What we’d find is a governmental organization established at the height of the “savings and loan crisis” of the 1980s. The savings and loan companies had made a series of bad real estate investments (much like today), and many had already entered or were in danger of bankruptcy.

Perhaps not surprisingly, many of the same names we recognize today from the world of politics were also to be found “doing bidness” at the time of the birth of the RTC…and if you look it up, you’ll find such luminaries as John McCain, Barney Frank, and even Neil Bush doing things that they today wish we would forget.

In fact, there were so many people doing things they wish we would forget that the RTC was needed to find buyers for all the bankrupt savings and loans that had piled up across the nation. The way this was accomplished was to use regulatory pressure to politely force the bankrupt to accept offers from the more solvent.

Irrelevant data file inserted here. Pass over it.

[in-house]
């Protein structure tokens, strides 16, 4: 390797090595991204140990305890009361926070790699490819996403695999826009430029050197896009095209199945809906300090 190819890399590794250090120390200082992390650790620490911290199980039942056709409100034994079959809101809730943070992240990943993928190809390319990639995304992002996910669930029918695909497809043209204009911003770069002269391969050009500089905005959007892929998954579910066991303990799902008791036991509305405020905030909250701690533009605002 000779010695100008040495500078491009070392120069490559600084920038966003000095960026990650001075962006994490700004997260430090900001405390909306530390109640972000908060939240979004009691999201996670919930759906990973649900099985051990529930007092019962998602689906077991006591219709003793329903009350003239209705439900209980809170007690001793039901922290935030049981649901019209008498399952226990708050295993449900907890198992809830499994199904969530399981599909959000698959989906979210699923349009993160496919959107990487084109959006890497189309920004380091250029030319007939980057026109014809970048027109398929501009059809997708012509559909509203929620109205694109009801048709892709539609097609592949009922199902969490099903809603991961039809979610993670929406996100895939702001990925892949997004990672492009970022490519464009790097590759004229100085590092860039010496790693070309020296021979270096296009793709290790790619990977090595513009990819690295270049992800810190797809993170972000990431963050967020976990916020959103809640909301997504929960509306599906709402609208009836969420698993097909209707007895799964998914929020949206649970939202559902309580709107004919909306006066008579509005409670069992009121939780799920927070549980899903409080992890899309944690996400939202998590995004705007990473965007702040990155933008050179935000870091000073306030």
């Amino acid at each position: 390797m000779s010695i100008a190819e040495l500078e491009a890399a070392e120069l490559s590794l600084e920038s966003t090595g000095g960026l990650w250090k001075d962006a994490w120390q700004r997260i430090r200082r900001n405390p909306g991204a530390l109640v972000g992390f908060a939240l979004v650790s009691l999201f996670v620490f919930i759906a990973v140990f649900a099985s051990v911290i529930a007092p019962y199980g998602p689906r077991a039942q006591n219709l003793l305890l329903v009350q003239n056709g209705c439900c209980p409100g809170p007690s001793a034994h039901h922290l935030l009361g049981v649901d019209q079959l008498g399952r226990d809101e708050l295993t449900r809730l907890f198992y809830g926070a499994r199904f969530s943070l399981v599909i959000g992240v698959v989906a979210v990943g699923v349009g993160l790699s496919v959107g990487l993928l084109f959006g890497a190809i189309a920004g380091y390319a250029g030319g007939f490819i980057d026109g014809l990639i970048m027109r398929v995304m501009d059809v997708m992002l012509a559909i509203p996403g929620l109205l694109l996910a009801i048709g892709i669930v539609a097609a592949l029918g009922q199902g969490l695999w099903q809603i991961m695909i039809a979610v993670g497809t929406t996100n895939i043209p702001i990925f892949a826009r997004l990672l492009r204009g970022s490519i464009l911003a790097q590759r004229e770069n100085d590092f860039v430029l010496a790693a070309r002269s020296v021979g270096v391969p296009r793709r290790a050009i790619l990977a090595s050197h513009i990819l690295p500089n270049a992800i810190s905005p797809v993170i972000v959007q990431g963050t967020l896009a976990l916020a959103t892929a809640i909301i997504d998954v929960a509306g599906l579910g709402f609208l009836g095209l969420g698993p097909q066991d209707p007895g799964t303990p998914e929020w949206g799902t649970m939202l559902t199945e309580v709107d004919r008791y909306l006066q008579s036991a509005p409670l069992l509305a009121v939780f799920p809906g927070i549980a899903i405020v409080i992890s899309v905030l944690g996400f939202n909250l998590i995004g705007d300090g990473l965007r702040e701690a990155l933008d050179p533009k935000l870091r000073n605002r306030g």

As a result, the Silverados of the world vanished, and Keating Five became part of the lexicon.

And with the history lesson complete, let’s scoot on back to the “WABAC” machine and return to the present day, shall we?

Those who participated in our bond insurance discussion (and many who didn’t) may recognize that the biggest problem currently affecting the American financial sector (and beyond) is an inability to accurately determine the exact value of various financial assets.